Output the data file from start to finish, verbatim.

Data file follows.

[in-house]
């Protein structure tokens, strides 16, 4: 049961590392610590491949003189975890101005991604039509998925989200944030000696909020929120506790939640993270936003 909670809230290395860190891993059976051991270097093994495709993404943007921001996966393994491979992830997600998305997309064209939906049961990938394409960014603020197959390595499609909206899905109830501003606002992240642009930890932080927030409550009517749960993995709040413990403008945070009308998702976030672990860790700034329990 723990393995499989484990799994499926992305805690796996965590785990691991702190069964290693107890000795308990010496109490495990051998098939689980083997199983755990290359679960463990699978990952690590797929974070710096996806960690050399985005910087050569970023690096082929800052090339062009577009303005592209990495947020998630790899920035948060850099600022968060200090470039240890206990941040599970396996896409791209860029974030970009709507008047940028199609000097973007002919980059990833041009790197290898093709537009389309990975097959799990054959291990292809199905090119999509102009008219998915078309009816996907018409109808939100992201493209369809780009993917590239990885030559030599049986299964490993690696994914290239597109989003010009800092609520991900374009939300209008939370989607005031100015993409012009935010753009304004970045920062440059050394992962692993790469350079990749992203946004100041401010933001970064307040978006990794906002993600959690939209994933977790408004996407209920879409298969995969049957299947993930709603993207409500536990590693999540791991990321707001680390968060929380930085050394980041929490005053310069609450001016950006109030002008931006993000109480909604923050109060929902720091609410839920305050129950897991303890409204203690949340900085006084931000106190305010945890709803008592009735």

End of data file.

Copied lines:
[in-house]
């Protein structure tokens, strides 16, 4: 049961590392610590491949003189975890101005991604039509998925989200944030000696909020929120506790939640993270936003 909670809230290395860190891993059976051991270097093994495709993404943007921001996966393994491979992830997600998305997309064209939906049961990938394409960014603020197959390595499609909206899905109830501003606002992240642009930890932080927030409550009517749960993995709040413990403008945070009308998702976030672990860790700034329990 723990393995499989484990799994499926992305805690796996965590785990691991702190069964290693107890000795308990010496109490495990051998098939689980083997199983755990290359679960463990699978990952690590797929974070710096996806960690050399985005910087050569970023690096082929800052090339062009577009303005592209990495947020998630790899920035948060850099600022968060200090470039240890206990941040599970396996896409791209860029974030970009709507008047940028199609000097973007002919980059990833041009790197290898093709537009389309990975097959799990054959291990292809199905090119999509102009008219998915078309009816996907018409109808939100992201493209369809780009993917590239990885030559030599049986299964490993690696994914290239597109989003010009800092609520991900374009939300209008939370989607005031100015993409012009935010753009304004970045920062440059050394992962692993790469350079990749992203946004100041401010933001970064307040978006990794906002993600959690939209994933977790408004996407209920879409298969995969049957299947993930709603993207409500536990590693999540791991990321707001680390968060929380930085050394980041929490005053310069609450001016950006109030002008931006993000109480909604923050109060929902720091609410839920305050129950897991303890409204203690949340900085006084931000106190305010945890709803008592009735």